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150 lakes in Lake Tahoe Basin still frozen in June 2019, solid ice or covered in thick sheets of ice-San Francisco Chronicle

June 6, 2019

6/5/19, “150 lakes in the Tahoe Basin are still frozen, and it’s June,” San Francisco Chronicle, Amy Graff

Image: “Playing in powder: Kirkwood Ski Resort got fresh snow dump on May 16, 2019. (Photos taken by First Track Productions)”

“With the Sierra Nevada…mountain range is blanketed in a hefty snowpack. Many mountain lakes are still frozen solid even though it’s the first week of June and the summer tourism season is kicking off. In the Tahoe Basin specifically, an estimated 150 lakes are solid or covered in thick sheets of ice with their edges just beginning to melt.

“The rangers I have who are in the high country have pretty much concluded anything over 7,000 feet in elevation is still frozen, says Don Lane, supervisory recreation forester for the U.S. Forest Service’s Lake Tahoe unit. “Lake Tahoe is at 6,200 feet, and the lakes above it in the mountains are all ice.”

This isn’t typical, at least in recent decades. “I’ve seen it happen only a few times over the past 40 years,” he says.

Usually by June, many lakes have mostly thawed from a few warm spells in May, but this year, unseasonably cool winter-like storms battered the Sierra through May. It even snowed on Memorial Day. Into the first week of June, storms are continuing to develop over the mountains, keeping the snowpack and the lakes chilly.

“Here we are into June now, and we’re still experiencing these storms,” says Lane. “When I’m looking out the window now, I see blue sky but also these big roiling clouds over the mountains.”

The list of frozen lakes is long, but notable ones include Marlette and Spooner on the Eastern Shore, and Incline and Watson on the North Shore. To the west in Desolation Wilderness, there are roughly 130 high-country lakes, including the Echo Lakes and Aloha Lakes areas.

“Even as we speak, up at Echo Summit, they’re still struggling with 6 to 8 feet of snow,” he says.Everywhere you look, all around the lake, there are walls of snow at this moment. And here we are into June.”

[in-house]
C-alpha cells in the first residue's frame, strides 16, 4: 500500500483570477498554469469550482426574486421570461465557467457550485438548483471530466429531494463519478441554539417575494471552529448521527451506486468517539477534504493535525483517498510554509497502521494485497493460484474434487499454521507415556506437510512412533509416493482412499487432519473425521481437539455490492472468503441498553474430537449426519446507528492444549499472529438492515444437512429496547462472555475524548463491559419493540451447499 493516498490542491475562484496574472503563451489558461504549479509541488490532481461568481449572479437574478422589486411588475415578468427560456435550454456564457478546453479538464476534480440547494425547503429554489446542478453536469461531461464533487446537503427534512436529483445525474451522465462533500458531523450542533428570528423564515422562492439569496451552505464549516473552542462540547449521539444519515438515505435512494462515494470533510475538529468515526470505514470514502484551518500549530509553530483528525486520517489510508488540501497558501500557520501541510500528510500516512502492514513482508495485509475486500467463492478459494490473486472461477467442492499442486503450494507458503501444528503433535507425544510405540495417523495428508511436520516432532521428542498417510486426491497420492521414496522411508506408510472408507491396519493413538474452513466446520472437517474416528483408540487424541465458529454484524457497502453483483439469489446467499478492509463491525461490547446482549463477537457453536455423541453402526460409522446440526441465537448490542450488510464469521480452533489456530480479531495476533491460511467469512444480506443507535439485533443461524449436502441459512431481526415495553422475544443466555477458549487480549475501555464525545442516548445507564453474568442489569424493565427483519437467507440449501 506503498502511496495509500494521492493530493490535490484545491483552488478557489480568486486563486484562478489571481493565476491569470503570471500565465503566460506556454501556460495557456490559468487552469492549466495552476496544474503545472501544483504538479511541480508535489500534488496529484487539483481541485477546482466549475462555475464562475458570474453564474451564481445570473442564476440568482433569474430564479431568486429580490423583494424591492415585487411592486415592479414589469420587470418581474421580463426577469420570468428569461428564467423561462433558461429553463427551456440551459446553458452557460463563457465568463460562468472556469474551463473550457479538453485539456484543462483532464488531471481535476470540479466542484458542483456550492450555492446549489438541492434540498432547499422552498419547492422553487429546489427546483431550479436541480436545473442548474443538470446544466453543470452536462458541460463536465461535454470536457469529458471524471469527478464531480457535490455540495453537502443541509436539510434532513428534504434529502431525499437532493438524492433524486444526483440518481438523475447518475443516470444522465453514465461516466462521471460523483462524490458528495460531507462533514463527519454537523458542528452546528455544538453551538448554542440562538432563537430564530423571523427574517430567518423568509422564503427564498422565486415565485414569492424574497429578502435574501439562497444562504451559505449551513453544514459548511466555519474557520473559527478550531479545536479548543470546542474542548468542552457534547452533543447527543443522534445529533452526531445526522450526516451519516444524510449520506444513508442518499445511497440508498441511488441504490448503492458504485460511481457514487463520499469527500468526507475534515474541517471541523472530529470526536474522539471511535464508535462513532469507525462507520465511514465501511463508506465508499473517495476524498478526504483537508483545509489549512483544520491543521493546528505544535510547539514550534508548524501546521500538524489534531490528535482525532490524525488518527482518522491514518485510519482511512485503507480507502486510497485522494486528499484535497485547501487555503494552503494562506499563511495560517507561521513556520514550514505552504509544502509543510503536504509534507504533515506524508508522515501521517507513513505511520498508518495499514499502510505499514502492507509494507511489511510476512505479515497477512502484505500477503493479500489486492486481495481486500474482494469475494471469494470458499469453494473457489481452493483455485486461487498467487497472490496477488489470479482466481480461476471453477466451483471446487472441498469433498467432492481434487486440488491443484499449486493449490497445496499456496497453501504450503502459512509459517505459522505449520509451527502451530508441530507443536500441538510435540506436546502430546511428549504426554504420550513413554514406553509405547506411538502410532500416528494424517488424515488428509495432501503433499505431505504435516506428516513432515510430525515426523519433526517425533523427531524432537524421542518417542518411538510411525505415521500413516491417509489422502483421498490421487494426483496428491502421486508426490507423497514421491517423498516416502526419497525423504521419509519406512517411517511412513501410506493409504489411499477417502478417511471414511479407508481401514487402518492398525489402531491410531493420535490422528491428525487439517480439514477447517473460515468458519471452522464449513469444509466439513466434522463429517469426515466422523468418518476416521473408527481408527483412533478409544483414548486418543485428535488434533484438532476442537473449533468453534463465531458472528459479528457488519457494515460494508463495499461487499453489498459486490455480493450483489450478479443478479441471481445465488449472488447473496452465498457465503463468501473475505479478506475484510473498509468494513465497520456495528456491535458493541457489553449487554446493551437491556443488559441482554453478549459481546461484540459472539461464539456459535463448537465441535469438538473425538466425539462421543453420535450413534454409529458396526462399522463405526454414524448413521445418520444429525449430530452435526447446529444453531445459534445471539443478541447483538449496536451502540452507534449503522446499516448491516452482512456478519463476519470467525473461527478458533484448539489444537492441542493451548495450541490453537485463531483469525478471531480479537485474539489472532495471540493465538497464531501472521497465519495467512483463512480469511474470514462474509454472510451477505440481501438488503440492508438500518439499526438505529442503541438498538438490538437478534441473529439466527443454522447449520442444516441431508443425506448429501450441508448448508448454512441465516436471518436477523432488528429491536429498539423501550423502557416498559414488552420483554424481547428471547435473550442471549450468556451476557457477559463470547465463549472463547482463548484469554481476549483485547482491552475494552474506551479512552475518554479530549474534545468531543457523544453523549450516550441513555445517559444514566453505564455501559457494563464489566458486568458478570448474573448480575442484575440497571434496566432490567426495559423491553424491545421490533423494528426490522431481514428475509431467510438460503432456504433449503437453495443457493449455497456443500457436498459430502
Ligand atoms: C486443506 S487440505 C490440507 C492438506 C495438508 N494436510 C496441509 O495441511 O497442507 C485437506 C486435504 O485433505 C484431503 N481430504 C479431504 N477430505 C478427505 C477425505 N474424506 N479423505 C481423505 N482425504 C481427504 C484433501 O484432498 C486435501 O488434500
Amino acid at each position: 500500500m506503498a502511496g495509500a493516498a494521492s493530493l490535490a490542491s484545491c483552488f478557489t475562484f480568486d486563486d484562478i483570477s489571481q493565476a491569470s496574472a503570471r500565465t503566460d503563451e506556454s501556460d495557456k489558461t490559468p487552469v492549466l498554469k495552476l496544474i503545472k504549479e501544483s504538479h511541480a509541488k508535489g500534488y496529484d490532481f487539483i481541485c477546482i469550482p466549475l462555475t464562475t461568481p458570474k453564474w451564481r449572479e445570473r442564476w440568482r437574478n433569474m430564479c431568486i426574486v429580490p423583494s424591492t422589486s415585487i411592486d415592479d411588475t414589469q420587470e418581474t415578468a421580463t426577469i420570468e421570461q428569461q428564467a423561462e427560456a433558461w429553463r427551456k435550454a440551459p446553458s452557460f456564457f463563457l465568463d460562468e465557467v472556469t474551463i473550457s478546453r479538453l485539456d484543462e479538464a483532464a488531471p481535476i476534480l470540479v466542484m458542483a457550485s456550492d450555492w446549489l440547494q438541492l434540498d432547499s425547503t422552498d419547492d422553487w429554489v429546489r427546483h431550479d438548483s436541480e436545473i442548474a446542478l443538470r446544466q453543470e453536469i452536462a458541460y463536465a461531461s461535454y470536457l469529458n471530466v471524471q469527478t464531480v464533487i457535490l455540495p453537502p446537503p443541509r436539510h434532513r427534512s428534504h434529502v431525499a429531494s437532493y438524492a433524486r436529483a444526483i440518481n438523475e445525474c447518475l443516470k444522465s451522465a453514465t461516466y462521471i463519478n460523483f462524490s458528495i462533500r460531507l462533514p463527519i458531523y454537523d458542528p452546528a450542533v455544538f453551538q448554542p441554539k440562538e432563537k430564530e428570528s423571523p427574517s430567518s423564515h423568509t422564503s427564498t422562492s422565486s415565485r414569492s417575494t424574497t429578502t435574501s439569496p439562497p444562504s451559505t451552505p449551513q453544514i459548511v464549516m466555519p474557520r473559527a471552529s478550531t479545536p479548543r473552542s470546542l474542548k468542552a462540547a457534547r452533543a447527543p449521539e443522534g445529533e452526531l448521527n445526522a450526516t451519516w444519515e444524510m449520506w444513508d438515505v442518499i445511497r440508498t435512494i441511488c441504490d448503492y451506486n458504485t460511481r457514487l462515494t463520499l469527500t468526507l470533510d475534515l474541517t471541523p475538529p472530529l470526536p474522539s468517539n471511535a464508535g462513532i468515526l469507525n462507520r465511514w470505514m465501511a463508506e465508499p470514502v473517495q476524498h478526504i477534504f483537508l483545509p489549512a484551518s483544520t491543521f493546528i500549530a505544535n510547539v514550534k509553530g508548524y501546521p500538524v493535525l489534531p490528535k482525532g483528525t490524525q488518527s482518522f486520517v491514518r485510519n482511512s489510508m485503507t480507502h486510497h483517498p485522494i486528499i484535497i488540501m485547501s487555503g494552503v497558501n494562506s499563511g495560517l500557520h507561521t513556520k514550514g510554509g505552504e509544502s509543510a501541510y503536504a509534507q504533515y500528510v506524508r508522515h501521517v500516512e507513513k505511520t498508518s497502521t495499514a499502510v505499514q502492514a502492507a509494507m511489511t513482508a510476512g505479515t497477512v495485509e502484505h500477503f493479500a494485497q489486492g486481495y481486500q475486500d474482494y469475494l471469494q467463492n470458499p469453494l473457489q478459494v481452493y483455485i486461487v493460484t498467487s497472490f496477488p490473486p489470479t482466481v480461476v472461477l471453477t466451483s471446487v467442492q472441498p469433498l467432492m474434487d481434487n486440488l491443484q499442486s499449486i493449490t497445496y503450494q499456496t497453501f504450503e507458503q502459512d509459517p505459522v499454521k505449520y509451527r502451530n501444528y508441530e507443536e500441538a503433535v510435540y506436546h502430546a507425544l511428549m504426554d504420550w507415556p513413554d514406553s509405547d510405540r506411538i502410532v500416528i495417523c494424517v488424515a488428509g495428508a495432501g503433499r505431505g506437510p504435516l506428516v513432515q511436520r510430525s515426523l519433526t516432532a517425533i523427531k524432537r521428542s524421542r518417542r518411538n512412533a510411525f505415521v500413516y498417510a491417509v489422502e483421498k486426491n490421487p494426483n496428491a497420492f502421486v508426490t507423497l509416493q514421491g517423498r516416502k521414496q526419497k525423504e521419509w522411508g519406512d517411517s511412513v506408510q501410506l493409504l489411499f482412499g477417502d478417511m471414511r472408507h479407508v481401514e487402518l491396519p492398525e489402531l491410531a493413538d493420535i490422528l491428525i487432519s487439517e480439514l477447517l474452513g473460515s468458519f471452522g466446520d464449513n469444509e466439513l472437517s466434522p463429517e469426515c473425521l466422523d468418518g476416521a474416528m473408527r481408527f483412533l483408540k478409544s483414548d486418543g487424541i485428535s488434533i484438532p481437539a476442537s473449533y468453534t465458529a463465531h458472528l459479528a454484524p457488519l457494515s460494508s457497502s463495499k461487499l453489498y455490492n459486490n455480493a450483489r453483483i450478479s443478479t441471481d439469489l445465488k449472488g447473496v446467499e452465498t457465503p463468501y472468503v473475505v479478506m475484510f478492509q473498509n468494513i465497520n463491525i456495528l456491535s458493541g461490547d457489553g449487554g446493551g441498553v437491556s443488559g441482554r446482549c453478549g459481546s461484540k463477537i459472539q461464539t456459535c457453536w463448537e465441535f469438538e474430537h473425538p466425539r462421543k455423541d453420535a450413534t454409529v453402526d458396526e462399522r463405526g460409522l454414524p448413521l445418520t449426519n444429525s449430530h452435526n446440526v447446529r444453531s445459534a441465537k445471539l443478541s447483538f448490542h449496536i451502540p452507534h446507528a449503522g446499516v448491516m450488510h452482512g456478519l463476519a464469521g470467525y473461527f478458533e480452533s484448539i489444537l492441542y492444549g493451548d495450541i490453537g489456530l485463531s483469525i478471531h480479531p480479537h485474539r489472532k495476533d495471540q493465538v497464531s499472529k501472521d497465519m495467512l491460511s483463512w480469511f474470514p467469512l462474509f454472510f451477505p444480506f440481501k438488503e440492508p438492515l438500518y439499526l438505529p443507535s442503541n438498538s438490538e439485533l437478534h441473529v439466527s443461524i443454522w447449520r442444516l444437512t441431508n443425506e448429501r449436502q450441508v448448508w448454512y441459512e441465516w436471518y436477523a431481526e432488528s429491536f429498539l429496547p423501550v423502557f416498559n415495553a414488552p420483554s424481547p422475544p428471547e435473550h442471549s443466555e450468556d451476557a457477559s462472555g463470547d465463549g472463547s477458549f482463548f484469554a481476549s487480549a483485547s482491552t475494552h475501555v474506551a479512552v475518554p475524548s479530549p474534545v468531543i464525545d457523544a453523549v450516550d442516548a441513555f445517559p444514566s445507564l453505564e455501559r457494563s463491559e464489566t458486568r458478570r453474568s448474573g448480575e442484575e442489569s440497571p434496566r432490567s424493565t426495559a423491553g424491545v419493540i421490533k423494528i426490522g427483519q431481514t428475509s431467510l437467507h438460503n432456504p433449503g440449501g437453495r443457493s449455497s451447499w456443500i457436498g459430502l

Many of these lakes are popular spots for late spring and summer hiking excursions, but Lane says the frozen conditions can be dangerous.

“There are people who will occasionally try their luck at walking across the ice and then all of a sudden it becomes brittle and cracks,” he says.

Lane also advises against swimming in icy lakes. Just this week, he received a call from a Tahoe visitor who tried exactly that.

“He called to say, ‘I was up at Eagle Lake in the Emerald Bay Area and I broke the ice to try to go swimming,” Lane explains. “Then he asked, ‘Can you tell me how cold the water is?’ I told him that since water freezes at 32 degrees, he should be able to figure out roughly what the temperature was.”

Tahoe resident Anthony Capaiuolo was at Fourth of July Lake and Emigrant Lake at 8,500 feet near Kirkwood in May, and says conditions were safe for him and his friends to ski across.

“There was just a bit of melting on the edges, and I imagine it’s still something like that,” says Capaiuolo, a videographer and photographer for First Tracks Productions. “We had such a gray spring. We didn’t get as much sun on the lakes as we would in a typical spring. We got more snow especially up high, and with all that snow, it kept things from melting out.”” …California map noting Lake Tahoe basin from wikipedia



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